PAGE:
Object structure

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Alternative title:

Demoliberalism, populism, authoritarianism: the crisis of hegemony and the search for a (new) legal logos

Subject and Keywords:

demoliberalism   populism   authoritarianism   hegemony   jurisprudence   critical theory


In recent years, a crisis of demoliberal hegemony has emerged in many countries of the broadly understood West. The considerations in this article focus primarily on the juridical dimension of the crisis of liberal democracy. The key issue is genealogy, history, and the process of decomposing faith in the apolitical nature of the discursive rules of jurisprudence. The assumption of the objectivity of these rules and their exceptional status is considered an important object of attack by those contemporary opponents of the ancien regime who focus on legal issues. Such a situation allows us to compare the present decline of demoliberal hegemony to the first significant crisis of liberal theoretical and practical constructions, symbolically exemplified by the dispute between Hans Kelsen and Carl Schmitt in the sphere of German legal culture. In our contemporary discourse questioning the assumptions of the demoliberal hegemonic formation, the themes undertaken by Schmitt constitute an important theoretical element. Undoubtedly, Kelsen’s way of thinking is strongly present in the discourse of defenders of the status quo. Of course, historical changes within the episteme had an impact on the use of old arguments. In other words, they are “different Schmitt” and “different Kelsen”. In this work, both names do not serve as an introduction to the objectivized exegesis of thinkers’ views. They are only symbols, or rather metaphors, of certain positions in a dispute that can be seen diachronically.The final part of the article is devoted to an attempt to formulate certain program comments and fairly general postulates of such a reform of the rules of jurisprudence in the Polish context, which will allow to strengthen the chance for a convincing legitimization of its products. The article is written from the perspective of a critical theory of law, which is associated with avoiding legal metaphysics and foundationalism. The author assumes that gaining hegemony by a given set of discursive rules is the product of many contingent factors. In other words, individuals and groups (epistemic communities) are able to accept and internalize different knowledge and different sets of rules for their production. Nevertheless, a rather cautious assumption was made in the text that the most effective key to transforming the discourse is learning what has been recognized as flaws in its existing rules, i.e., what has been attacked. Future scenarios are not predictable, nevertheless the author outlines three directions of potential transformations of jurisprudence discourses, which are the most probable.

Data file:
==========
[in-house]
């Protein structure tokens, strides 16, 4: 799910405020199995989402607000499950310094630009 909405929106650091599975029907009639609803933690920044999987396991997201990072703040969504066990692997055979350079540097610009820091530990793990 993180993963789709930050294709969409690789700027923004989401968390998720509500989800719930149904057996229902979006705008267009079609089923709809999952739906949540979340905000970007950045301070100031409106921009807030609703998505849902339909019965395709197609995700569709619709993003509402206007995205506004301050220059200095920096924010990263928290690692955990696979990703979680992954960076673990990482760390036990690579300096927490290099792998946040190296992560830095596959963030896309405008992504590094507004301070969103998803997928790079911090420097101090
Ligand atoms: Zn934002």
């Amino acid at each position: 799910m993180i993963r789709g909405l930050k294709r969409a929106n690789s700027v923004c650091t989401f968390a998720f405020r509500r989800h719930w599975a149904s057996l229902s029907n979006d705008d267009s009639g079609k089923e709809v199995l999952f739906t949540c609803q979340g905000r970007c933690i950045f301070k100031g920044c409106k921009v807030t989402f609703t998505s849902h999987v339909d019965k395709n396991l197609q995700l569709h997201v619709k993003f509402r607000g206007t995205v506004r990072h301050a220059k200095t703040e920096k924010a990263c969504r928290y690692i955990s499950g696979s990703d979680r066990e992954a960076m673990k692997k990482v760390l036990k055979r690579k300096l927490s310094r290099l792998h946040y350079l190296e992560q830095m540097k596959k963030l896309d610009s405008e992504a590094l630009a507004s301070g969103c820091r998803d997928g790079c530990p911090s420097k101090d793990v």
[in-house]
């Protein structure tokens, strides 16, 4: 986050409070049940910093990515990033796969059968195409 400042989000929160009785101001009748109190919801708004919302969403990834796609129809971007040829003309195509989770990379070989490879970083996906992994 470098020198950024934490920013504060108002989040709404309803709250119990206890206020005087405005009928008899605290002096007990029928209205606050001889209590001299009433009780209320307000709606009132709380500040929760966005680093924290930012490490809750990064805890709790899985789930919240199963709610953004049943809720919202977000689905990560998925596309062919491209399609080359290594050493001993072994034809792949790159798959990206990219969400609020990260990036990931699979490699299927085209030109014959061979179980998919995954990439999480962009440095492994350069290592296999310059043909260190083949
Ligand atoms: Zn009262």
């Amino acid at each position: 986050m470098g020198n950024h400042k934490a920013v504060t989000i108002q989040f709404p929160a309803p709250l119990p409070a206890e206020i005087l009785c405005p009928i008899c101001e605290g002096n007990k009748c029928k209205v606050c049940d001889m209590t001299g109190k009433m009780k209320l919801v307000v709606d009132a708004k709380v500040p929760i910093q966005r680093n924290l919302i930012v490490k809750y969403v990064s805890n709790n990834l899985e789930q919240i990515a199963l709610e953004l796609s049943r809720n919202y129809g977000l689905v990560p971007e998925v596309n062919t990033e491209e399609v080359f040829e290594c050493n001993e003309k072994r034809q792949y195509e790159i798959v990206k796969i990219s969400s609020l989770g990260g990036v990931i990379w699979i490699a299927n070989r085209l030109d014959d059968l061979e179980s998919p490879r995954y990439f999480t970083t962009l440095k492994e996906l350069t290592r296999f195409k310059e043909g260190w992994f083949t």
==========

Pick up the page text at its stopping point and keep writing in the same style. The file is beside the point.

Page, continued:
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ISSN 2300-7249   ISSN 0239-6661




PAd P 101182 II



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